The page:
My name is Stephanie. I am in my fourth year at East Carolina University, and my major is communications with a concentration in Public Relations. What I want to do when I grow up is still unknown, but I am thinking of maybe working for a sports team. I am diagnosed with a math difference and auditory processing.
I was born in Newmarket, Ontario, Canada. When I was 3 years old we moved to Cobourg, Ontario. It was a small town right on Lake Ontario. In Canada, you complete two years of kindergarten. My first year went great, but my problems started during my second year. My teacher started to notice I wasn’t reaching the skill standers I should have been for the year. However, she didn’t take much concern because I was so young. By the time I started first grade my teacher began to have great concerns for me. She had a meeting with my parents about how I was struggling to keep up with the class and homework assignments. This is when the testing began. I was tested many times because the doctors could not pinpoint exactly what was going on. They knew it was some sort of learning difference because my I.Q tests were always in the normal rang. I saw every doctor possible from A.D.D specialist to a speech pathologist. I was finally diagnosed with a general learning difference along with auditory processing disorder in the third grade. Elementary and middle school were a disaster for me. My parents would sit down for hours with me doing homework I did not understand how to do. I went to tutoring multiple times a week to try and keep me on track and up to the speed with the rest of the class. My parents never told me I had a learning difference. They always just told me that I was special and learned in a different way than everyone else. School was a constant struggle with teachers not knowing how to teach me and trying to learn things on my own was overwhelming. I was barely getting by. At one point in my life high school and college wasn’t even an option for me.
In 2006 my family and I moved to Charlotte, NC. We moved to the states during the summer, so my first year of school here was, eight grade. I attended a small private school called The Fletcher School. This was a school just for kids that had either A.D.D. or a documented learning difference. This was the first time I actually became aware of my, challenges, and that is why I had such a hard time learning. Being at Fletcher turned out to be the best thing for me; I was finally earning good grades, started to feel so much better about school, and gained so much confidence in handling learning difference. They taught me how to ask questions if I did not understand something, taught me how to advocate if I needed something, and, most importantly, helped spark the drive I have today. I know that I need to work twice as hard at school compared to most people but I know just as much as they do in the end.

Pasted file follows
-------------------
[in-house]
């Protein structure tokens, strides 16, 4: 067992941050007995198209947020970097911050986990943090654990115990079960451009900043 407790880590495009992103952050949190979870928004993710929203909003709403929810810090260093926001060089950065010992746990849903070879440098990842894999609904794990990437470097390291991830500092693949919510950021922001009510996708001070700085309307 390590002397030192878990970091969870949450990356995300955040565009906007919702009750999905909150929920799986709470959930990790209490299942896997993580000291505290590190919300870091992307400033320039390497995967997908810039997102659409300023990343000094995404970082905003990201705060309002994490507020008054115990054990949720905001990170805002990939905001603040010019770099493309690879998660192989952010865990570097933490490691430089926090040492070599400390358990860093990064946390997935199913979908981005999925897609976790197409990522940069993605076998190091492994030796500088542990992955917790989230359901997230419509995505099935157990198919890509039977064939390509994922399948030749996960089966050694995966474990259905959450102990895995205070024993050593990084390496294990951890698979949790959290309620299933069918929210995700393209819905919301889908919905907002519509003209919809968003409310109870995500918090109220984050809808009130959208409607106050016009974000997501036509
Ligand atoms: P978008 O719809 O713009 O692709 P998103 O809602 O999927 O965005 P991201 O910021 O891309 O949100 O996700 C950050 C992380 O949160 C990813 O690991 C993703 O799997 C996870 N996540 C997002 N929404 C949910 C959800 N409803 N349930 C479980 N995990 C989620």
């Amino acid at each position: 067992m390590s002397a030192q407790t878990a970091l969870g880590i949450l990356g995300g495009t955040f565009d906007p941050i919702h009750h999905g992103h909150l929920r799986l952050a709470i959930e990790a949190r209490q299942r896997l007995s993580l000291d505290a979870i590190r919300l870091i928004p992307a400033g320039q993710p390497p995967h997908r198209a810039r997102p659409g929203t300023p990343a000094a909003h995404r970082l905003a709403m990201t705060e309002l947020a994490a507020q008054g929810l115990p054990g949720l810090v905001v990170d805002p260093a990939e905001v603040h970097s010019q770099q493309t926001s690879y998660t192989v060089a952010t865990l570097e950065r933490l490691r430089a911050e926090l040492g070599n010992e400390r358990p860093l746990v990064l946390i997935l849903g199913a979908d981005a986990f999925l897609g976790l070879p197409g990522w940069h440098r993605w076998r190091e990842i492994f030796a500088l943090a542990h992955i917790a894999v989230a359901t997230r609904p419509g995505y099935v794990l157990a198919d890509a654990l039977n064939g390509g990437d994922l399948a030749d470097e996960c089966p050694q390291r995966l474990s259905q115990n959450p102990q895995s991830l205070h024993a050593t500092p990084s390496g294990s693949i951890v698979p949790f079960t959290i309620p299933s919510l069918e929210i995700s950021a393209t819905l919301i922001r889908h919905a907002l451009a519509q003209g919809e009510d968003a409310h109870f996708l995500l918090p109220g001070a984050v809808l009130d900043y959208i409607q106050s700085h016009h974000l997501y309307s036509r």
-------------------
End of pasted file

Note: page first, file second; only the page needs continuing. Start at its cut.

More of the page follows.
Another thing that helped me become the person I am today, as well as, helped me get over many obstacles in my life was horseback riding. I started riding when I was 8 years old. For the first time in my life, I was actually pretty good at something. I had moments of struggle where my learning difference came out, but I was always able to overcome them. This taught me that hard work and dedication pay off.
In 2010, I was accepted into Project STEPP here at East Carolina University, and it was such a relief to my parents and me that I was going to college and would be successful. I have been on the honor roll twice since being in college and I couldn’t have done it with out STEPP.
In fall 2011, I joined the sorority Alpha Xi Delta. I rushed my sophomore year because I wanted to get my GPA up and make sure I could handle the schoolwork. With being in this sorority the last three years has helped me balance my time and school work. We do a lot of fun things in the sorority such of philanthropy events, volunteering, and also all the people you get to me being apart of Greek life. I also just started blogging for College Star.